When I was a kid, my favorite TV channel was the History Channel. But in recent year, the History Channel has eschewed history in favor of scripted and reality programming. It’s a bummer. Thankfully, the internet has stepped in. There are all sorts of amazing creatives who run YouTube channels with a focus on making history come alive. In here, I share my favorites.


Lovecraft-Inspired Holiday Gift Guide

Lovecraft-Inspired Holiday Gift Guide

Frequency: Yearly
Category: Cosmic Horror Gifts
Current Number of posts: Five
Start with: The 2019 Lovecraft-Inspired Holiday Gift Guide

For the last six years, I’ve been assembling a highly-curated list of cosmic horror goodies that are perfect for yourself or the cosmic horror fan in your life. Books, Games, Music, Apparel, Housewares and a whole lot more! Loads of goodies worth checking out around the holidays or… at any time of the year, really.


I’m really proud of the work I’ve been doing. It’s been nice to work on blog posts in between writing sessions. Keeps me on my toes, lets me explore different concepts, and I think it makes my books better. Hopefully, you’ll find something entertaining or eye-opening among this list.

Have a question, comment, or want to drop me a line? Leave a comment below, or visit the Contact K. M. Alexander page for a list of handy ways you can reach out.


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Graphing the distribution of English letters towards the beginning, middle or end of words

Graphing the Distribution of English Letters

I came across this old post on prooffreader.com from 2014 from data scientist and developer David Taylor and found it fascinating. I figured my readers would as well.

Below you’ll see a graphic visualization on the distribution of English letters towards the beginning, middle, or end of words. The data set comes from the Brown Corpus in the Natural Language Toolkit instead of a dictionary, this great because the results are weighted for usage based on the frequency of use.


Graphing the distribution of English letters towards the beginning, middle or end of words


If you’re a data nerd like me, there are a lot more details in the original post that explain these findings. If you want to learn more about the methodology, then be sure to check out the extended version of the post on prooffreaderplus. I appreciated Taylors final thought:

The most common word in the English language is “the”, which makes up about 6% of most corpuses (sorry, corpora). But according to these graphs, the most representative word is “toe”.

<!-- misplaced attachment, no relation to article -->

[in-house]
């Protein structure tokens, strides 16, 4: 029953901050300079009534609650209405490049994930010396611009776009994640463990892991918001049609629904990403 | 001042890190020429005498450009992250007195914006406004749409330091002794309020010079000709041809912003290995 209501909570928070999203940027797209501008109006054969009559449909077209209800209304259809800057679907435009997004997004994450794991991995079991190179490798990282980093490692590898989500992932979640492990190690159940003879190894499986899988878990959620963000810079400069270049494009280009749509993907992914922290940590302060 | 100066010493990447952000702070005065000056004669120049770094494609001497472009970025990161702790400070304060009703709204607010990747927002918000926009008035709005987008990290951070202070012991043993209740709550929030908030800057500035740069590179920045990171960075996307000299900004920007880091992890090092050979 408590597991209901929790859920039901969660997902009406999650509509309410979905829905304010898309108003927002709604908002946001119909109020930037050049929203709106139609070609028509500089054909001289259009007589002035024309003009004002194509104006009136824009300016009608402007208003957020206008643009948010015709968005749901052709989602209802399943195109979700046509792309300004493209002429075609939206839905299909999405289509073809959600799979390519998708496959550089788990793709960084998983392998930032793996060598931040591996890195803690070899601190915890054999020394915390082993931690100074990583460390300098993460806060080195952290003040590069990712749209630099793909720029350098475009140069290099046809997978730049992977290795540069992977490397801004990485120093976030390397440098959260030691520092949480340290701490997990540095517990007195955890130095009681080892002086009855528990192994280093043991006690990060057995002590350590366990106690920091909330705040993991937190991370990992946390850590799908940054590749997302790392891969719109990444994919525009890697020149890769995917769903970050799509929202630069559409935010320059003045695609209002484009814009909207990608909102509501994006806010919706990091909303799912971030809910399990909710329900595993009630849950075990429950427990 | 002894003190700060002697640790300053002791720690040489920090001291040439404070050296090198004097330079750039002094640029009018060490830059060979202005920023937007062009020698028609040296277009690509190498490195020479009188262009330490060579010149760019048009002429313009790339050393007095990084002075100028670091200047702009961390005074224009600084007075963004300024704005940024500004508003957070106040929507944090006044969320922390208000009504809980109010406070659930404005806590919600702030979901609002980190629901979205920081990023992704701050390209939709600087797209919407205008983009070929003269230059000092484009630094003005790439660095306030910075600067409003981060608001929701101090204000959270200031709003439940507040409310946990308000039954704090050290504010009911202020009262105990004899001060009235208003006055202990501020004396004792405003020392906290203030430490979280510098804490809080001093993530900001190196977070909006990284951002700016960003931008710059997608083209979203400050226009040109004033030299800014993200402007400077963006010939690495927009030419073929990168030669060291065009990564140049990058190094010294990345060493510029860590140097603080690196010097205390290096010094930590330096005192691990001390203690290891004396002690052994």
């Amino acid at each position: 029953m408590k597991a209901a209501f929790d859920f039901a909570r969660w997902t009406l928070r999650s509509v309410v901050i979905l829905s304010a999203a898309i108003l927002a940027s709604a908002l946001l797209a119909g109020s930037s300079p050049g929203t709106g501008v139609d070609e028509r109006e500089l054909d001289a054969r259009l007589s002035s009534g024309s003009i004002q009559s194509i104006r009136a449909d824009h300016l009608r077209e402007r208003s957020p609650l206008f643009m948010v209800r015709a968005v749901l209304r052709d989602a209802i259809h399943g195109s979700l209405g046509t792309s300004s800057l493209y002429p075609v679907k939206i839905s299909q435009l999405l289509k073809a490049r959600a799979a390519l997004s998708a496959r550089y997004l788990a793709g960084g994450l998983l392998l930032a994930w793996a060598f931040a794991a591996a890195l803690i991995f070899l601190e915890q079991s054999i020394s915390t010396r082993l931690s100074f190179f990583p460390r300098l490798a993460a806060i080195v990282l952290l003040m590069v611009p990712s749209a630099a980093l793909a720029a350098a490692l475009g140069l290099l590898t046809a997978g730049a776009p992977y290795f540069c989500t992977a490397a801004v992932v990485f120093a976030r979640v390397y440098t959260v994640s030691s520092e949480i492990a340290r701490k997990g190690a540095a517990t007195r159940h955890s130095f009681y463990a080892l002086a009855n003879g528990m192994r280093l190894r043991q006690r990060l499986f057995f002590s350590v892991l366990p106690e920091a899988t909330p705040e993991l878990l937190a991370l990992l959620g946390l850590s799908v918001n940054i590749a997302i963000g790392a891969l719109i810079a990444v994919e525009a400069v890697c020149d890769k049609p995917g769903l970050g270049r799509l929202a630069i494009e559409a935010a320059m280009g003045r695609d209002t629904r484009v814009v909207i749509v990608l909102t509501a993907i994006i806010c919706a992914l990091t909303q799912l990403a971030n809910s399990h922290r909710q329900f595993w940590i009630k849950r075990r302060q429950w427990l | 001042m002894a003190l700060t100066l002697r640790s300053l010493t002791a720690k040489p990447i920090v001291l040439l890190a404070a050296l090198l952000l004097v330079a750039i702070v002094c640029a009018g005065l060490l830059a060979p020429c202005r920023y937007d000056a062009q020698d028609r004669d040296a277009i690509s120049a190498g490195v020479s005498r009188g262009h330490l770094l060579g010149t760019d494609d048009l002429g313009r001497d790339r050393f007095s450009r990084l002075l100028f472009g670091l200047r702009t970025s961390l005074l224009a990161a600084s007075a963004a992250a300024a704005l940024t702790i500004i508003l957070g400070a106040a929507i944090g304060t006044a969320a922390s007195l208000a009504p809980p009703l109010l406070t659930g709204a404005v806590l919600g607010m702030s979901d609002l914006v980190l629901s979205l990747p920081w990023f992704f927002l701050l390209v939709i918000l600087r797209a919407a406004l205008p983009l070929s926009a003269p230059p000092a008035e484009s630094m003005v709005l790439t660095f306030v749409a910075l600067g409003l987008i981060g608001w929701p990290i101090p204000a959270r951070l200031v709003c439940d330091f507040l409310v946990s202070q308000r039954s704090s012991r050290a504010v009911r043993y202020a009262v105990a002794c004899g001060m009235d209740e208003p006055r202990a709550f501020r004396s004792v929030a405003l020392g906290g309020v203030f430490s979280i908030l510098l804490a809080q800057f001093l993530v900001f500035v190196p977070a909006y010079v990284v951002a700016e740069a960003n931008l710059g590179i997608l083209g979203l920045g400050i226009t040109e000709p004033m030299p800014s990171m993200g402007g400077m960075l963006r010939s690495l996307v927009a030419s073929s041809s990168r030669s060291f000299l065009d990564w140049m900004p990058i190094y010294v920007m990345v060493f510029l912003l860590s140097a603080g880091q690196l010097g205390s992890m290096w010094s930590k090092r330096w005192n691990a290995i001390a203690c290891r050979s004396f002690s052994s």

I’m glad the word that ended up representing English the most is somehow “toe”—for whatever reason I find it oddly fitting for our mongrel language.

Friday Link Pack 11-20-2015

Friday Link Pack 11/20/2015

It’s Friday! That means it’s time for the Friday Link Pack, my weekly post covering topics such as writing, art, current events, and random weirdness. Some of these links I mentioned on Twitter, if you’re not already following me there, please do! Do you have a link I should feature in the upcoming link pack? Click here to email me and let me know! (Include a website so I can link to you as well.) Let’s get to it…

WRITING:

Five Years
Author M.S. Force reflects on the last five years of her career when she decided to take her rejected novel True North and step into indie publishing.

Alan Moore’s Advice To Unpublished Authors
“If you write every day, you’re a writer.” In this quick video recorded at St James Library, Northampton, UK, Alan Moore gives some advice to new and unpublished writers.

20 Misused English Words That Make Smart People Look Silly
Is it affect or effect, ironic or coincidental, do you get nauseous or nauseated? They are fair questions. Quartz sets the record straight on a few words people get wrong all the time.

Anne Frank’s Diary Gains ‘Co-Author’ In Copyright Move
Copyright laws are weird.

ART:

13 Miles Of Typography On Broadway, From A To Z
If you’re a writer, you should appreciate type. After all, typography is the communication channel to share your worlds with readers. In this piece for Hopes & Fears, Ksenya Samarskaya examines the type one finds along New York’s famous Broadway.